Court accepts indictment seeking life sentences for fan group members
by Daily Sabah
ISTANBULSep 13, 2014 - 12:00 am GMT+3
by Daily Sabah
Sep 13, 2014 12:00 am
The 13th Istanbul High Criminal Court on Friday accepted an indictment seeking aggravated life sentences for some of the members of Çarşı - the fan group of the Beşiktaş Football Club - for their alleged attempt to overthrow the government during the Gezi Park protests in 2013.
Prosecutors submitted the indictment on Monday including telephone conversation logs as proof of the group members attempt to overthrow the government during the Gezi Park protests. The logs read: "I don't give a damn about the department store or the trees in Gezi Park, the revolution has begun," and "We should assault the police fiercely, someone's death in the clashes might spark outrage in the public."
The suit was filed against 35 members of Çarşı, including the group's leaders, for attempting to overthrow the government during last year's Gezi Park protests by carrying out a smear campaign against the government and provoking the public via social media and violent activities.
The suspects are accused of attempting to topple the government by trying to engender an Arab Spring-like situation in Turkey and forming an armed organization.
In a message sent to the suspects' lawyers, the high criminal court said the first hearing of the trial will be held on Dec. 16, 2014. Group leaders Numan Bülent Ergenç, Cem Yakışan and Halil İbrahim Erol were arrested shortly after the protests under similar charges but were released upon objections that were made. The Istanbul Chief Public Prosecutor's Office conducted a year-long investigation for aggravated life sentences, finally reaching a conclusion accepted by the court.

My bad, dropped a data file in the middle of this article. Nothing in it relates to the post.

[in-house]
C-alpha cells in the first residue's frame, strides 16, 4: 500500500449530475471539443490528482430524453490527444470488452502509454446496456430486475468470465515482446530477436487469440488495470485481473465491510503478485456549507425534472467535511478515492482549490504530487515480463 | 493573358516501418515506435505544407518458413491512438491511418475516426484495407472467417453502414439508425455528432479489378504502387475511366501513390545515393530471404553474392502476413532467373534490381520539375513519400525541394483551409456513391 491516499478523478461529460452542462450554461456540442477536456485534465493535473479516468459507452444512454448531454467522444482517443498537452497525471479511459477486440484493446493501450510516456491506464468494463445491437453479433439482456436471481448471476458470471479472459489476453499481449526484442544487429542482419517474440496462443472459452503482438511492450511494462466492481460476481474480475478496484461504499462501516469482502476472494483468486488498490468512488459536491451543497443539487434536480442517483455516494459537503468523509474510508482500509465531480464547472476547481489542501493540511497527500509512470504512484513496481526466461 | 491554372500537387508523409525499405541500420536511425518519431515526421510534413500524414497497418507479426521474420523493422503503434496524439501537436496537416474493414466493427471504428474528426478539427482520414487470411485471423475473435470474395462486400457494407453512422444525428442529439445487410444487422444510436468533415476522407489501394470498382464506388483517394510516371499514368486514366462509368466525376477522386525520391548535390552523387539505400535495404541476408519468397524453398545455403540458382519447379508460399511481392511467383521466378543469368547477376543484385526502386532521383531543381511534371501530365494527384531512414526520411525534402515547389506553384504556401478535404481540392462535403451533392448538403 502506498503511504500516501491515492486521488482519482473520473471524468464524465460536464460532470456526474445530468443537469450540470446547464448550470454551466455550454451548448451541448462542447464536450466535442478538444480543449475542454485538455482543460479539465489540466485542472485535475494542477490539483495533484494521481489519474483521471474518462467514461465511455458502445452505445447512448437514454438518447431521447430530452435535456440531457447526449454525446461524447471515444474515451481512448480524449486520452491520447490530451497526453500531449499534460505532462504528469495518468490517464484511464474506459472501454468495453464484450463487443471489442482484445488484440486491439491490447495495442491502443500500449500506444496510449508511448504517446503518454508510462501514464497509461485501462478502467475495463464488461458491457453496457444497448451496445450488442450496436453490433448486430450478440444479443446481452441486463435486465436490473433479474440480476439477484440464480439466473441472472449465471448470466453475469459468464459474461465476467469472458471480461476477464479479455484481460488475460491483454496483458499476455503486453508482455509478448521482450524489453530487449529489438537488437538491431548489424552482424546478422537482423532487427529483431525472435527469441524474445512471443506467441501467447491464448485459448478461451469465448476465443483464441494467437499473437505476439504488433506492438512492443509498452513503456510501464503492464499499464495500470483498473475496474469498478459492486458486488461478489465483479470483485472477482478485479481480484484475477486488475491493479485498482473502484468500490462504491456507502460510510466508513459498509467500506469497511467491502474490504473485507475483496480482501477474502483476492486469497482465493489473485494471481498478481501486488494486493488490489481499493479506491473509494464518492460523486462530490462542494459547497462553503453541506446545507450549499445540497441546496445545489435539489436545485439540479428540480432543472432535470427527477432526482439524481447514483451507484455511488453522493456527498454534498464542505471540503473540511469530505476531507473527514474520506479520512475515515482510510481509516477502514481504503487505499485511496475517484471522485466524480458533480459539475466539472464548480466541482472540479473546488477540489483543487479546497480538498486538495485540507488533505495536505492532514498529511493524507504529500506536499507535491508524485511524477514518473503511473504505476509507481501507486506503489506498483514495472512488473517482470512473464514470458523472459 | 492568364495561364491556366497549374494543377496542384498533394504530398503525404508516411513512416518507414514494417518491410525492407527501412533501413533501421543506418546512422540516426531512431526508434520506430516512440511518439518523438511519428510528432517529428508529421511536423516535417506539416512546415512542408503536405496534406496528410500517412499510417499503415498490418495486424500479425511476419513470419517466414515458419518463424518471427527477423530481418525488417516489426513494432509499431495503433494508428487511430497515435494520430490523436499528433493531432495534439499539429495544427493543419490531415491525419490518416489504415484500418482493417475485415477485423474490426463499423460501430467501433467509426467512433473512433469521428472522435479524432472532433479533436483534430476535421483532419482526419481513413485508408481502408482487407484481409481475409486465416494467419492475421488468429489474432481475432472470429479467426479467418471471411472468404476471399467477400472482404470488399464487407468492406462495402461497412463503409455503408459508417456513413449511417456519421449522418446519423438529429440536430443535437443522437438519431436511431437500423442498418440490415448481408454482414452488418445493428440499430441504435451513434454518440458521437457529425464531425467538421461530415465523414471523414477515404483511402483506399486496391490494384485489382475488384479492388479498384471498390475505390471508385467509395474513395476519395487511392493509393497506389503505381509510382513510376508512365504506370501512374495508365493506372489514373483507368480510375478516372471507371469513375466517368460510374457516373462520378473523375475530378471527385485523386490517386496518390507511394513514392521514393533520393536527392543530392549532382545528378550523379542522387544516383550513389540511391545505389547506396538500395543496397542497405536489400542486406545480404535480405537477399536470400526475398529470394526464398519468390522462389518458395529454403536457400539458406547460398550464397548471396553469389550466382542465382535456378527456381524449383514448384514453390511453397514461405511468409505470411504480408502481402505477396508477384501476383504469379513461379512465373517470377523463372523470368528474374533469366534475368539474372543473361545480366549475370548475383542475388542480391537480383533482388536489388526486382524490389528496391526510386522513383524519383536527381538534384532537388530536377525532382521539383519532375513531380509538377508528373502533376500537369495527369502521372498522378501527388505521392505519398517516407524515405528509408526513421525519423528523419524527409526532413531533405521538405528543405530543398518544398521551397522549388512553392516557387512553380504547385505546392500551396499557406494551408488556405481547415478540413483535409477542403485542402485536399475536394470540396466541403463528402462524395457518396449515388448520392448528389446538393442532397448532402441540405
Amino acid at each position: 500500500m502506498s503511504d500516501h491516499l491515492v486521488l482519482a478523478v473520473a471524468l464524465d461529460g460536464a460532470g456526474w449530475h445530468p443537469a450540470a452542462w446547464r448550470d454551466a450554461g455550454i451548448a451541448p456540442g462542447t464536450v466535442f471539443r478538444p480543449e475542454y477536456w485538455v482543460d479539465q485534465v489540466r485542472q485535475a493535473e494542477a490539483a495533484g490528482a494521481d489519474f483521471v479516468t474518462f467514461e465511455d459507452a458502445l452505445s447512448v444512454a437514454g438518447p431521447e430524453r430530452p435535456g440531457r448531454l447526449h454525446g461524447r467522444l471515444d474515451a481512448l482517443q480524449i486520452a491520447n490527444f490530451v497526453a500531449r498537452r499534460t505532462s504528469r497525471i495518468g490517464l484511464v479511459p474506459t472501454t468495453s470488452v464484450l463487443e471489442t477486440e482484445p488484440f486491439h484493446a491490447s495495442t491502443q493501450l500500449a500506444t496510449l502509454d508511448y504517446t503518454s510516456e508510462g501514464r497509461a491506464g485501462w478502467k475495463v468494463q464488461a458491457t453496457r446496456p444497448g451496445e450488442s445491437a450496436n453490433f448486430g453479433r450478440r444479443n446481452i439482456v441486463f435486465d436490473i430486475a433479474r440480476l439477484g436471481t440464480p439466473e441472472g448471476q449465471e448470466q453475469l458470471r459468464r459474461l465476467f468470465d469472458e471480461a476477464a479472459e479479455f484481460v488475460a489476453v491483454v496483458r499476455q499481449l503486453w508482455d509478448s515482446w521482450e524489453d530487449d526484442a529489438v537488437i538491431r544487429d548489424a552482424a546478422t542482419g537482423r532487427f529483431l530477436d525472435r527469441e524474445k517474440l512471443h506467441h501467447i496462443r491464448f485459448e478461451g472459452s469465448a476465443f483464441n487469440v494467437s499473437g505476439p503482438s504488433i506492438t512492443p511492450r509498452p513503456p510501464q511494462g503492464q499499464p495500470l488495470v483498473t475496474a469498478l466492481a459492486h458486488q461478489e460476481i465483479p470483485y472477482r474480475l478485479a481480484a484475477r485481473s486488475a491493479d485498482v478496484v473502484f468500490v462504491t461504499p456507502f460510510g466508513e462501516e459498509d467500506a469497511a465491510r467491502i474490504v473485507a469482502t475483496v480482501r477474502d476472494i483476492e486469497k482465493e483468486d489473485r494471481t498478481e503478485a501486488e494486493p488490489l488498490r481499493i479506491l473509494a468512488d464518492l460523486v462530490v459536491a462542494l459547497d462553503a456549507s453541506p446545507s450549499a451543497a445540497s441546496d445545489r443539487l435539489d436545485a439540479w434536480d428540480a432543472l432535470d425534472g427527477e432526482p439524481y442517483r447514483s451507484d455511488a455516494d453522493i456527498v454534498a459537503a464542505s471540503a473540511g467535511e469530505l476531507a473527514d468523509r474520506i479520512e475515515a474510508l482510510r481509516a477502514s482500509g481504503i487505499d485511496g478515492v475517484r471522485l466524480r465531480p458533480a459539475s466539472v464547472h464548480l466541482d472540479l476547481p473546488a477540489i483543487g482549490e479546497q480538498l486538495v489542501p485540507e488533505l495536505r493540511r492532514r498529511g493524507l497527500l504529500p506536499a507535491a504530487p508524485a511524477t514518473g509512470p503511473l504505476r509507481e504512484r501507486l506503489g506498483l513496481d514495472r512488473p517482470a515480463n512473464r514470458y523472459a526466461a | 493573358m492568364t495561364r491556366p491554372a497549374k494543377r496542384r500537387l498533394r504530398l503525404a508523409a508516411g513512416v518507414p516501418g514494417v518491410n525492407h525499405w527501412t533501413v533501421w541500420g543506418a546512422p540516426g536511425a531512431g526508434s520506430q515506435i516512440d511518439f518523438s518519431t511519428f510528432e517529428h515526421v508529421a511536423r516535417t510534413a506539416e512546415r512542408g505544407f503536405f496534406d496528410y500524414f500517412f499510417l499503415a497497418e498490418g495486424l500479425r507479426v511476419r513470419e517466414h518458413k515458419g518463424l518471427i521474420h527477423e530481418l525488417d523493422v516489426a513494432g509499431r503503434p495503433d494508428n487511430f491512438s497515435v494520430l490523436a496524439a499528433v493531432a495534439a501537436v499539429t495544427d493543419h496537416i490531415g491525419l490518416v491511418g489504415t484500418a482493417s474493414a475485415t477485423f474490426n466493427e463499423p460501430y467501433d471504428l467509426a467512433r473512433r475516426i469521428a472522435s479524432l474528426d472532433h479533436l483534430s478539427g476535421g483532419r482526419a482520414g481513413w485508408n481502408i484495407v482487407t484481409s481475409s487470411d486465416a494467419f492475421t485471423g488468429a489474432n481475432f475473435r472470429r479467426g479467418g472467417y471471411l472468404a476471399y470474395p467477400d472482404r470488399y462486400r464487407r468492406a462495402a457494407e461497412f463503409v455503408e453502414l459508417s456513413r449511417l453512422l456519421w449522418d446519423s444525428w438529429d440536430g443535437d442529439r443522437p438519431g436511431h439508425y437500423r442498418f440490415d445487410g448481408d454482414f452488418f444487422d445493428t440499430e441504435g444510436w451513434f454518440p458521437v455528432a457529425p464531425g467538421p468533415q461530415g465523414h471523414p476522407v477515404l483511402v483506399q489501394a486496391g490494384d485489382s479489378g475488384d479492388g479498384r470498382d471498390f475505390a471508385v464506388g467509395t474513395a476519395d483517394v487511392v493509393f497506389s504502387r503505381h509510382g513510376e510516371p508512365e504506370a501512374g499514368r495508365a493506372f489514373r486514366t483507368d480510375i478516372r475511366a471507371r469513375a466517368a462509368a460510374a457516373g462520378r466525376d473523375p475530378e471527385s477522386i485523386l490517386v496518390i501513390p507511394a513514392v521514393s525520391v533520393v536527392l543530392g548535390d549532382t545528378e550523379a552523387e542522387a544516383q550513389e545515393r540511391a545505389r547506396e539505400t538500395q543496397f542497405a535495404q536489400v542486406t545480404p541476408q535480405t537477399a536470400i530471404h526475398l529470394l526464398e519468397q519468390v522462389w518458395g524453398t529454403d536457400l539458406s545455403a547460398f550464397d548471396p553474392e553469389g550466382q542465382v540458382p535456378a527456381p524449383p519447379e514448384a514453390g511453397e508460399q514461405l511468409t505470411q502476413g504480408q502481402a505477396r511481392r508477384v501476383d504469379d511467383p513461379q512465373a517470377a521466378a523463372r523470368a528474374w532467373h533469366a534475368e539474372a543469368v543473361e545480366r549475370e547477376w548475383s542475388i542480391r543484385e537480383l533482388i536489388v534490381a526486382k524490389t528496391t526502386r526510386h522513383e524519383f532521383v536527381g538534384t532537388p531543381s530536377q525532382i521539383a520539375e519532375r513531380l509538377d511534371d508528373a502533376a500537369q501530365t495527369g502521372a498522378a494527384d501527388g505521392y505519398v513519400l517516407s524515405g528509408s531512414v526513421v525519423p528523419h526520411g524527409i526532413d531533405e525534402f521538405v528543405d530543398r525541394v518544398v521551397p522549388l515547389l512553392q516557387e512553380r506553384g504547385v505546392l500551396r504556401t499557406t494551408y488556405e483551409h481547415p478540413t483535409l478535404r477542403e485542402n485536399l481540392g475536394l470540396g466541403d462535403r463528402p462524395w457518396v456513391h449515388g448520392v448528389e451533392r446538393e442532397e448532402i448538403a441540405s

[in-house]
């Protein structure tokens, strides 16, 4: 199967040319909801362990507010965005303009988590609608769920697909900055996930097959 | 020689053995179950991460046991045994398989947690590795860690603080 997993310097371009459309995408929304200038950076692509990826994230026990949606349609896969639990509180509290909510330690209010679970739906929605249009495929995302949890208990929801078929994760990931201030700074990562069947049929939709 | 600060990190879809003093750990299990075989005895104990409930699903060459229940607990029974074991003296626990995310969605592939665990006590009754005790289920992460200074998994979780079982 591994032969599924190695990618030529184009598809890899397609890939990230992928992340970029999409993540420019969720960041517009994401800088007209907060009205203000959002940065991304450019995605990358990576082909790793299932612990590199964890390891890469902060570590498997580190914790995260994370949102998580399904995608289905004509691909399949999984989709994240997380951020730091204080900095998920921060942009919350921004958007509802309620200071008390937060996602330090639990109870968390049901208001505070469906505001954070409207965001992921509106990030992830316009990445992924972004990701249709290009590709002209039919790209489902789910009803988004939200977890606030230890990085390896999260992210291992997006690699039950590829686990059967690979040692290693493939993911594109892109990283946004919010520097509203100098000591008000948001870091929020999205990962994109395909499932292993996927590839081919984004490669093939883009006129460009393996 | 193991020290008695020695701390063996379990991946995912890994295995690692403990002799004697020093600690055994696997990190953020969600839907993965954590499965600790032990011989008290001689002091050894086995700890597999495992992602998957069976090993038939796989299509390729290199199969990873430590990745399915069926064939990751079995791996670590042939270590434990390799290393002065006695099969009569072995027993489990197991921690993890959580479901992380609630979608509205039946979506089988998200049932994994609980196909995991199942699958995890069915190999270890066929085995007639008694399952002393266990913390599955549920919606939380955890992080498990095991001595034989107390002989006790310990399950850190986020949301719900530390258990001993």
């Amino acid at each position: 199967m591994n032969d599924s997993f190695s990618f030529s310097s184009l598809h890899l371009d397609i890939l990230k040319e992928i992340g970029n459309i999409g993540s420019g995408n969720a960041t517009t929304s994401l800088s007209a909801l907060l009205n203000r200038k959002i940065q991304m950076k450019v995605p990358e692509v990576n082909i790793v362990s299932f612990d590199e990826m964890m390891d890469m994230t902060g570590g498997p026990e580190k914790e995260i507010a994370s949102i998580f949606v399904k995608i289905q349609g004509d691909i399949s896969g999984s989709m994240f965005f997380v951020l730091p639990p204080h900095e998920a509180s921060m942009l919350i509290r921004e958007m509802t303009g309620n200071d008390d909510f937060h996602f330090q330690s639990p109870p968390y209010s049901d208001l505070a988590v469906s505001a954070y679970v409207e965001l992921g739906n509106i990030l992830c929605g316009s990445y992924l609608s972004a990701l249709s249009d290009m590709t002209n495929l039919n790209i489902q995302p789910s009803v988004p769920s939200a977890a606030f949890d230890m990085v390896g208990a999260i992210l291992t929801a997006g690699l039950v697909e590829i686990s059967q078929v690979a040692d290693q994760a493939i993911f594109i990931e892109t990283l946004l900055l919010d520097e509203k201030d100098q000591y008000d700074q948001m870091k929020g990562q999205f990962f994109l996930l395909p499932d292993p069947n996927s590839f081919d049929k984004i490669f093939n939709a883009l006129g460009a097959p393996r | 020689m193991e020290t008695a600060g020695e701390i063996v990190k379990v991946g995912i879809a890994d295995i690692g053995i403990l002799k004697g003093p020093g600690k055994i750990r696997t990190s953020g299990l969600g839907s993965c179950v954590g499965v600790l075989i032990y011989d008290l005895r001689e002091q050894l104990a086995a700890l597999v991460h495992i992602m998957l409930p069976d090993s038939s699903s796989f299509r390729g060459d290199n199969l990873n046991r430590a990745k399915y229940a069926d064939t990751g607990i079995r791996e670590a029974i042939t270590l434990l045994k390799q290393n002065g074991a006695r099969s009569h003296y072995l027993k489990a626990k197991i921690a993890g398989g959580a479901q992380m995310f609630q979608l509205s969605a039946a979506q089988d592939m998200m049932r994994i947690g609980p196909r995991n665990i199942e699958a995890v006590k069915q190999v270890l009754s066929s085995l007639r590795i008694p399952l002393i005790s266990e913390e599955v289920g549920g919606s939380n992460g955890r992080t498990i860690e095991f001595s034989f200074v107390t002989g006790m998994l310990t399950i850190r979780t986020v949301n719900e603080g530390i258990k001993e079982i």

The 38-page indictment contains names that are popular among Beşiktaş fans such as Cem Yakışkan, the founder of the group mostly known by his nickname "Sarı (Blond) Cem," and Erol Özdil, who prepares banners for the group.
The indictment claimed that the protests began as sit-in demonstrations that aimed to seek rights in a democratic manner but the purpose of the demonstration shifted and morphed into anti-government protests supported by marginal groups that attended the later phases of the protests, manipulating them to provoke the public against the government. The indictment further alleged that these marginal groups aimed to topple the government in antidemocratic ways. The leaders of the group, Yakışan and Ergenç, are accused of mobilizing some of the members of the Çarşı to incite anger in the public against the government and of attempting to occupy the Prime Ministry office located in the Beşiktaş district. The fact that some Çarşı members allowed the foreign press to enter the scene of the protests has been interpreted as the group's attempt to portray the protests as Turkey's Arab Spring to the world, seeking to unlawfully topple the government.
Tweets shared by the members in question during the protests were also counted as evidence that revealed their alleged real intention of overthrowing the government.
The final part of the indictment said the members of the group facing the charges aimed to create an authority gap via chaos in order to oust the ruling party that was democratically brought into office, basing this allegation on phone conversations that took place between the members.